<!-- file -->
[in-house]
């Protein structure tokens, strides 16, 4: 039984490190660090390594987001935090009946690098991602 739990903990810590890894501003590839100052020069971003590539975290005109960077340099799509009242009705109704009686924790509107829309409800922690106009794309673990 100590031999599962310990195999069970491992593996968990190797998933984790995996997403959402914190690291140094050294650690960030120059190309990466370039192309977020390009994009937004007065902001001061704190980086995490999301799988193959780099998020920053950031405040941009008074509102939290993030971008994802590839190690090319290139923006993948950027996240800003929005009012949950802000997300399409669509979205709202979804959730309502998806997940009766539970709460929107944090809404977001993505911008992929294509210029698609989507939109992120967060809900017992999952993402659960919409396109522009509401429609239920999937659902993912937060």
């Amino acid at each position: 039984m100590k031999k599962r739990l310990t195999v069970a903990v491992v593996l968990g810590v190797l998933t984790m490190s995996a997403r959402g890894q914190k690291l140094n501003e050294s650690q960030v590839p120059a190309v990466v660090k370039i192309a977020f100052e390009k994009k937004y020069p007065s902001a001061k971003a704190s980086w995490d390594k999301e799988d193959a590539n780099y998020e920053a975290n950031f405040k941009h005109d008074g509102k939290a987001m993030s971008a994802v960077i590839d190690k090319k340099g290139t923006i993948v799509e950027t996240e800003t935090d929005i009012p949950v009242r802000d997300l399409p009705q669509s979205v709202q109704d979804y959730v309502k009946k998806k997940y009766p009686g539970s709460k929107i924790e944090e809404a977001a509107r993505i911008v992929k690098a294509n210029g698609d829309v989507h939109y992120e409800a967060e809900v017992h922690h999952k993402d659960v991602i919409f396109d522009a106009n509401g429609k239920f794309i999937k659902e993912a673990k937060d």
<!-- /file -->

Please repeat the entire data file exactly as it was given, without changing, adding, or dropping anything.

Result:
[in-house]
């Protein structure tokens, strides 16, 4: 039984490190660090390594987001935090009946690098991602 739990903990810590890894501003590839100052020069971003590539975290005109960077340099799509009242009705109704009686924790509107829309409800922690106009794309673990 100590031999599962310990195999069970491992593996968990190797998933984790995996997403959402914190690291140094050294650690960030120059190309990466370039192309977020390009994009937004007065902001001061704190980086995490999301799988193959780099998020920053950031405040941009008074509102939290993030971008994802590839190690090319290139923006993948950027996240800003929005009012949950802000997300399409669509979205709202979804959730309502998806997940009766539970709460929107944090809404977001993505911008992929294509210029698609989507939109992120967060809900017992999952993402659960919409396109522009509401429609239920999937659902993912937060």
């Amino acid at each position: 039984m100590k031999k599962r739990l310990t195999v069970a903990v491992v593996l968990g810590v190797l998933t984790m490190s995996a997403r959402g890894q914190k690291l140094n501003e050294s650690q960030v590839p120059a190309v990466v660090k370039i192309a977020f100052e390009k994009k937004y020069p007065s902001a001061k971003a704190s980086w995490d390594k999301e799988d193959a590539n780099y998020e920053a975290n950031f405040k941009h005109d008074g509102k939290a987001m993030s971008a994802v960077i590839d190690k090319k340099g290139t923006i993948v799509e950027t996240e800003t935090d929005i009012p949950v009242r802000d997300l399409p009705q669509s979205v709202q109704d979804y959730v309502k009946k998806k997940y009766p009686g539970s709460k929107i924790e944090e809404a977001a509107r993505i911008v992929k690098a294509n210029g698609d829309v989507h939109y992120e409800a967060e809900v017992h922690h999952k993402d659960v991602i919409f396109d522009a106009n509401g429609k239920f794309i999937k659902e993912a673990k937060d």